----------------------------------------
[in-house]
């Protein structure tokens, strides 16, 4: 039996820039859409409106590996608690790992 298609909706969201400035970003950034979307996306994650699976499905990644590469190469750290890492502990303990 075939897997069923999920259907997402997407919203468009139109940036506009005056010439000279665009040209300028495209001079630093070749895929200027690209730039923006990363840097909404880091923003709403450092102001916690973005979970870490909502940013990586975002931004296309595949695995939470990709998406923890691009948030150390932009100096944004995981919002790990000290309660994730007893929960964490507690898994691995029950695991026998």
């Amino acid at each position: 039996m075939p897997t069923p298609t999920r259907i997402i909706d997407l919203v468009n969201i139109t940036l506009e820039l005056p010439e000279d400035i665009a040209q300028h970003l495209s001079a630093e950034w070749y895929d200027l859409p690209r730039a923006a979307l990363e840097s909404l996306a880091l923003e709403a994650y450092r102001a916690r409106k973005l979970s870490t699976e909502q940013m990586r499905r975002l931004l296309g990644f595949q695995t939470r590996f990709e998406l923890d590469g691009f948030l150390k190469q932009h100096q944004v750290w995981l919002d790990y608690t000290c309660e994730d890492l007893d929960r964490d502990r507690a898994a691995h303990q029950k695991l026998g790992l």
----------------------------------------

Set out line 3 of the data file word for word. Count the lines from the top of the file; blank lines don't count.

């Amino acid at each position: 039996m075939p897997t069923p298609t999920r259907i997402i909706d997407l919203v468009n969201i139109t940036l506009e820039l005056p010439e000279d400035i665009a040209q300028h970003l495209s001079a630093e950034w070749y895929d200027l859409p690209r730039a923006a979307l990363e840097s909404l996306a880091l923003e709403a994650y450092r102001a916690r409106k973005l979970s870490t699976e909502q940013m990586r499905r975002l931004l296309g990644f595949q695995t939470r590996f990709e998406l923890d590469g691009f948030l150390k190469q932009h100096q944004v750290w995981l919002d790990y608690t000290c309660e994730d890492l007893d929960r964490d502990r507690a898994a691995h303990q029950k695991l026998g790992l």